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State Representative Sara Feigenholtz

Mini-internship Brings Lawmakers to Stroger Hospital

CMS recently arranged for Rep. Sara Feigenholtz (Dist. 12) to meet personally with top administrators and physicians at Stroger Hospital to learn first-hand the challenges confronting patients and doctors who deliver care at the frontlines.

Her visit was sponsored by the CMS Mini-internship Program, an ongoing mentoring project that educates legislators on the realities of practicing medicine.

Hosted by CMS Treasurer and District 6 Trustee Philip B. Dray, MD, Chairman of the Stroger Division of Ophthalmology, the internship included a roundtable discussion, tour of the eye center, trauma center, emergency room, and several operating rooms, where Rep. Feigenholtz watched Richard Keen, MD, perform vascular surgery, and George Cybulski, MD, remove a brain tumor.

Terry Mason, MD, Chief Medical Officer, CCHHS, Johnny C. Brown, Chief Operating Officer, Stroger Hospital, and Randall Mark, Director of Intergovernmental Affairs and Policy, CCHHS, participated in the roundtable discussion, along with Drs. Dray, Keen, and Cybulski.  A CMS member of 20 years, Dr. Cybulski is Chairman of the Division of Neurology.  Dr. Keen is Chairman of the Department of Surgery, Stroger Hospital.

The day ended with a meeting among Rep. Feigenholtz and Cook County Health and Hospital System (CCHHS) CEO William T. Foley and Mr. Mark to discuss health care legislation.

The mini-internship took place on Oct. 1.

Participants host roundtable on emergency room issues

Patients ineligible for Medicaid are the largest population seen at Stroger Hospital’s emergency room. Many show up with diagnoses and prescriptions from other hospitals, or counties, along with MapQuest directions for finding Stroger Hospital, according to roundtable participants who met with Rep. Feigenholtz.  They call this practice of redirecting patients “risk dumping” or “risk transferring.”  As a result of the associated delays in care, Stroger handles the most medically complex cases. In 2009, approximately 200,000 patients were seen in the hospital’s ER, of whom 80% were uninsured.  For the 13 months ending in July 2010, comparisons by payer type showed cash receipts of $88,486,028 from Medicaid; $30,047,948 from Medicare; $5,367,817 from third-party payers; and $2,575,779 from self-pay patients.  Due to limited resources, the hospital must ration some care, participants told Rep. Feigenholtz.  For patients and physicians in this milieu, there really is no prevention side to health care.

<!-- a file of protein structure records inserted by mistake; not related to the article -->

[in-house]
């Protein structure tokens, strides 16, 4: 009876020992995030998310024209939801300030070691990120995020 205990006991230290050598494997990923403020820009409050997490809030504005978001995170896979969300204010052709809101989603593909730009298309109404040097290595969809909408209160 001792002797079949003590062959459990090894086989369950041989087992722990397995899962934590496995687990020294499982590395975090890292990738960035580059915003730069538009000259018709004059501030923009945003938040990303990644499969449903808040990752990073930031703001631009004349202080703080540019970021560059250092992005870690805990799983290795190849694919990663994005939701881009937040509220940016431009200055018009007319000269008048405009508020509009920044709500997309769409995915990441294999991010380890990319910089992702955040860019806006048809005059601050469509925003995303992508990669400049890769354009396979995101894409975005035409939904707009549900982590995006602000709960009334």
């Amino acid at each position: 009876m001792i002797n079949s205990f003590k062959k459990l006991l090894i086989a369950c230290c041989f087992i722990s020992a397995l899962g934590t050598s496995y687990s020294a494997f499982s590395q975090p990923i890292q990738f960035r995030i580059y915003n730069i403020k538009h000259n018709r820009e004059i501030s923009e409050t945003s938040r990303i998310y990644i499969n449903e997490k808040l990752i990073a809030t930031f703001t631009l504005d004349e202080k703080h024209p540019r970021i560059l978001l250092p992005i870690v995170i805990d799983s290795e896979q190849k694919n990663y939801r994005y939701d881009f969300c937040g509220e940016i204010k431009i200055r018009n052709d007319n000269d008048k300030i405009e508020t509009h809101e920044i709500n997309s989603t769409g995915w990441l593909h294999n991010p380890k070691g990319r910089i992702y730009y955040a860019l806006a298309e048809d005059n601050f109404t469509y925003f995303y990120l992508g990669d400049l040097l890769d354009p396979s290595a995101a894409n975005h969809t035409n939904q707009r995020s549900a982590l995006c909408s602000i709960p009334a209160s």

The Legislative Mini-Internship Program matches legislators and civic leaders with physicians for one day. The goal is to expose lawmakers and leaders to the realities of medicine, allowing them to witness the complexities of daily practice.  In fostering two-way communications, the Program can broaden the perspective of all participants.  Thus, as CMS members become better acquainted with legislative responsibilities, legislators can deepen their understanding of the impact of legislation on health care delivery.  The program also helps position CMS as a local resource on health policy issues, paving the way for more informed discussion among legislators.  For information on the CMS Legislative Mini-internship Program, contact Christine Fouts (312) 670-2550, ext. 326; or email:

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